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How can I use the database view in entity framework code first,

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up vote 49 down vote accepted

If, like me, you are interested only in mapping entity coming from an other database (an erp in my case) to relate them to entities specific of your application, then you can use the views as you use a table (map the view in the same way!). Obviously, if you try to update that entities, you will get an exception if the view is not updatable. The procedure is the same as in the case of normal (based on a table) entities:

  1. Create a POCO class for the view; for example FooView
  2. Add the DbSet property in the DbContext class
  3. Use a FooViewConfiguration file to set a different name for the view (using ToTable("Foo"); in the constructor) or to set particular properties

    public class FooViewConfiguration : EntityTypeConfiguration<FooView>      
        public FooViewConfiguration()
            this.HasKey(t => t.Id);
  4. Add the FooViewConfiguration file to the modelBuilder, for example ovveriding the OnModelCreating method of the Context:

    protected override void OnModelCreating(DbModelBuilder modelBuilder)
        modelBuilder.Configurations.Add(new FooViewConfiguration ());
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+1 for not assuming that "Code First" == auto database generation – onetwopunch Jun 28 '12 at 18:26
@DaveJellison would you care to elaborate, or provide a link on adding a view as part of an IDatabaseInitializer – Ralph Shillington May 29 '13 at 11:32
How is this even an answer?! I don't see a good step by step solution here. – Ashkan Jul 13 '13 at 15:03
You mean just create a class like other entities for the view, for example named FooView and add a DbSet<FooView> property in my DbContext class, and entity framework knows to map it to the view (let's say we have a view named dbo.Foo) ?? – Ashkan Jul 13 '13 at 17:09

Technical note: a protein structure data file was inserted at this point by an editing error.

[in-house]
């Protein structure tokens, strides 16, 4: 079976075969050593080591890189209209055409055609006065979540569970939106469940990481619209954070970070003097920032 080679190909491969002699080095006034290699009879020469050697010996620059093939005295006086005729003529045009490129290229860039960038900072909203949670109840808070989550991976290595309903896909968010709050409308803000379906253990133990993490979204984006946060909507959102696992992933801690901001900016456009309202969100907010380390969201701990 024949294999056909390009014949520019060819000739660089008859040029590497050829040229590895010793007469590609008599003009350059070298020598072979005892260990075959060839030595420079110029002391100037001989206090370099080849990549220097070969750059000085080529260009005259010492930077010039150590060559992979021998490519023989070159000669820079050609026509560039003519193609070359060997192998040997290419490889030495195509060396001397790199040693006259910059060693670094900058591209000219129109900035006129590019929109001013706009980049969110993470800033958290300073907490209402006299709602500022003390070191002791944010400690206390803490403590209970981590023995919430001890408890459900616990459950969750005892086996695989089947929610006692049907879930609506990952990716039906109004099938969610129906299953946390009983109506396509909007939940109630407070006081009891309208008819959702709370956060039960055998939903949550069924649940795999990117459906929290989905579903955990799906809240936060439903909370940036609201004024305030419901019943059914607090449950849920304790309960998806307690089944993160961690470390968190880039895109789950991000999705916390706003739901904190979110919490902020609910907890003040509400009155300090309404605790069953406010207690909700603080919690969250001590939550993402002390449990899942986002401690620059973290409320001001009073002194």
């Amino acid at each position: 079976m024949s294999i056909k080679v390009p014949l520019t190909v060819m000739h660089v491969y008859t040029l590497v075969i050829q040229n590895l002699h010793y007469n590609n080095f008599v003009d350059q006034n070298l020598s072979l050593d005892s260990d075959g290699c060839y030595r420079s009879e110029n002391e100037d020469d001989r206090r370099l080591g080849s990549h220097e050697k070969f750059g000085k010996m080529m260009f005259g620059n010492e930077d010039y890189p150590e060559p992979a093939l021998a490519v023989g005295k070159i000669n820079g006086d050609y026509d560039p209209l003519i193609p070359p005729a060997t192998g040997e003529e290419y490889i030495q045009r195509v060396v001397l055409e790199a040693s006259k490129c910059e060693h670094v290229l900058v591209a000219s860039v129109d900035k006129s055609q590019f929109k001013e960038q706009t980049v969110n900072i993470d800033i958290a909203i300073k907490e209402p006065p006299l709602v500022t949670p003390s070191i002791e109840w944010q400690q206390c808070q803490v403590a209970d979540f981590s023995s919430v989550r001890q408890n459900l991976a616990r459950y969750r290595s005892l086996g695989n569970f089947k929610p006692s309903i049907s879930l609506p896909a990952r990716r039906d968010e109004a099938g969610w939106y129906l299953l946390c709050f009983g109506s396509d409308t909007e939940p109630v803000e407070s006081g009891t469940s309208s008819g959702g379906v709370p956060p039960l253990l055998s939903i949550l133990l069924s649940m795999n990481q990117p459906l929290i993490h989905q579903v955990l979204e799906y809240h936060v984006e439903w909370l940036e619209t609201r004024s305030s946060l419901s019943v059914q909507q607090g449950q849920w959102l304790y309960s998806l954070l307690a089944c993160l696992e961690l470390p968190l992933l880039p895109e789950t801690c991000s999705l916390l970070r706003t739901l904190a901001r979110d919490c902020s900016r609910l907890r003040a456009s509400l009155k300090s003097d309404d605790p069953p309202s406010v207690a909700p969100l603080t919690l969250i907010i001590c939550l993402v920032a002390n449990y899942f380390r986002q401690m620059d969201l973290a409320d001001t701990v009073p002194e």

Is it just me, or everyone is getting empty table created by the migration? Is there a way to avoid that? – Kremena Lalova Jul 2 '15 at 16:05

If all you want is a bunch of de-normalized objects, then you might just created a public get-only IQueryable<TDenormolized> property in your DbContext class.

In the get you return a Linq result to project the de-normoalized values into your de-normalized objects. This might be better than writing a DB View because you are programming, you are not limited by only using select statements. Also it's compile time type safe.

Just be careful not trigger enumerations like ToList() calls, that will break the deferred query and you may end up with getting a million records back from the database and filter them on your application server.

I don't know if this is the right way, but I tried and it works for me.

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One of the reasons I'd like to use views is that the SQL generated by EF is not always 'nice' - we have some inheritance hierarchies in our model (found out about the pitfalls too late...) and using views allows us to manually create the SQL. Just a counterpoint as to why a view would be preferable – Carl Jul 17 '15 at 8:26

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